At a recent mentoring event, I asked potential mentees what they wanted to do. Their response changed my thinking about the value of one’s job title. I concluded that one should focus on adding value to one’s name and not just a title at the end of it.
What’s in a Name? Why Adding Value Is More Important Than a Job Title
Life begets life. Energy creates energy. It is by spending oneself that one becomes rich.
– Sarah Bernhardt
One by one they sat down across from me, each allotted 15 minutes to gauge the potential mentoring relationship that could be fostered between us. It was speed dating applied to mentoring.
This was my first exposure to anything of the kind. I was nervous, especially being on the mentor side of the table for the first time.
We exchanged ideas, personal stories, and goals for close to two hours. I hadn’t talked so much in a long time, and the event left me depleted. It didn’t occur to me until much later how that event mentally affected me. Those bright-eyed early-career youths reoriented my idea about value, and all of it was predicated on a very simple question: “What do you want to do?”
What do you want to do?
It was the first question I asked all prospective mentees. The first thing that surprised me was how clearly stated the responses were, as though well-rehearsed in front of a mirror. The second was how thematically similar they all were.
A typical response went a little something like this: “I want to be in an executive leadership position to make high-level decisions while weighing both engineering and business needs.”
Nothing wrong with that response.
Surely, if I had been in their position a few years back, that might have been my answer, too. Ambition isn’t a crime after all. It’s actually a great quality as it provides the drive to continuously push forward. But, having been around the professional working environment for a decade, there was something about the finality of those answers that gave me pause. Why didn’t their response give me satisfaction? Why did they all want to be executive leaders right out of the gate?
Shifting from gain to growth
I thought about this for a few days. Finally, it dawned on me that what I really wanted to hear was someone striving to add value to the team and products we were producing, instead of just a personal end-game outcome. It bothered me that they were so focused on adding an important title to the end of their name — and that anything short of that would be a disappointment.
I would have given my all if someone had responded, “I want to learn as much as I can and be able to contribute meaningfully to the team that’s going to produce the safest, most reliable, and most efficient airplane ever built.”
First, this signifies a shift in mindset from focusing on career growth to one of competency growth. I would argue that aspiring to understand the technical aspects of your job, mastering the skills required, and executing the work statement would naturally result in steady or even exponential career growth. However, laying that foundation takes time. But shouldn’t a great leader take the time to truly understand the work before he can make sound decisions that affect such work? This isn’t to say that one should let their career meander about freely. They must guide it, but he or she ought not to let it consume them entirely.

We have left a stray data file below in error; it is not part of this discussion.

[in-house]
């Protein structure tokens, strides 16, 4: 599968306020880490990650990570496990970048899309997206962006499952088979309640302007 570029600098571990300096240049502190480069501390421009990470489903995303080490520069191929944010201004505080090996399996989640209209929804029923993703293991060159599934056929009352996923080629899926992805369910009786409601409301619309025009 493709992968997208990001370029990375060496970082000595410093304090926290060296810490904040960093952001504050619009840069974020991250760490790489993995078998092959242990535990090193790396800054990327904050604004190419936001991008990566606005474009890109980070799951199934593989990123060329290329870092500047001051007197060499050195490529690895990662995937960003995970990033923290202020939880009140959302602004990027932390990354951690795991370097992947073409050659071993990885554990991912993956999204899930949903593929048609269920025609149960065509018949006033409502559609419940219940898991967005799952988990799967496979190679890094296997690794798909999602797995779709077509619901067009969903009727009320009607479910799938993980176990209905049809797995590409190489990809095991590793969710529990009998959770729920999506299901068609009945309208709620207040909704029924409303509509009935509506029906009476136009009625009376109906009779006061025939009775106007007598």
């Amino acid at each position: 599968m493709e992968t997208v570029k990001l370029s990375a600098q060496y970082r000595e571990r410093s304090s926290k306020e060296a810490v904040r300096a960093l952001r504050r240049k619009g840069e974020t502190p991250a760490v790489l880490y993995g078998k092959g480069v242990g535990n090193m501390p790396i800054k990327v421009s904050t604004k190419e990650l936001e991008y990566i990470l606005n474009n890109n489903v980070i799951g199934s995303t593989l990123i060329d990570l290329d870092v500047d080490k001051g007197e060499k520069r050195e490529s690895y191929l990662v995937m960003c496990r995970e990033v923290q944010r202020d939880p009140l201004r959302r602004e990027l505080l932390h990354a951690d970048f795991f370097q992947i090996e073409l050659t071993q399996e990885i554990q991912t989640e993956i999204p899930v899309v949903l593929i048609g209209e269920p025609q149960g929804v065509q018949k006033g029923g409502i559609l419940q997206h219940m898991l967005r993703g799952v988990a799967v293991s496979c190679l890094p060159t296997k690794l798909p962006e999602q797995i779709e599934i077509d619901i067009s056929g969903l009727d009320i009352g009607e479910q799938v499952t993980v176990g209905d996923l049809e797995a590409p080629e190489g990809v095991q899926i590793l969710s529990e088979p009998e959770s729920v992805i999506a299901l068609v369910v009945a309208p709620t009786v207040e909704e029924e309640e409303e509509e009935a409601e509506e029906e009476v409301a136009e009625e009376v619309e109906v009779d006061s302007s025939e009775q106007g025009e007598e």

Shifting from me to we
Second, this refocuses one’s effort from individual career advancement to team success. This is especially important from the employer’s perspective. The business depends on each cog of the machine performing its functions as intended. While your individual career growth is important, it shouldn’t come at the expense of the team or project.
There’s a cartoon that speaks to this directly. It depicts a sinking boat. On one end, two guys frantically bail water gushing in from a hole on their side of the boat. On the other end, two guys leisurely watch. One of them offers a delightful observation, “I’m sure glad the hole isn’t in our end.” The point being, if the boat sinks, all four of them will be under water.
Helping the team succeed isn’t a detriment to your own growth. There’s no “I” in “team,” as the saying goes. But in fact, it would only bolster your personal success. People tend to gravitate towards individuals on the “winning team.”
Add value to your team and you will flourish
Finally, the grand idea behind that statement is to add value. If you really think about it, what you do isn’t about you at all. It’s about the people who will consume your products, services, or ideas. You add value when the end user extracts something useful and meaningful out of what you’re offering. Speaking generally, being a director or vice president of a company doesn’t equate necessarily to adding value. A director adds value when he makes sound decisions that lead the company to offer excellent products to its customers. When you continually add value to your company, your career should flourish.
I challenge you to think about how you can add value to your team. And if you have a job interview ahead of you, think about how you can help that business satisfy its customers’ needs. That value-adding mindset might be the difference.
In the end, this mentoring matching experience redefined my thinking and approach: focus on adding value to your name, not just a title at the end of it.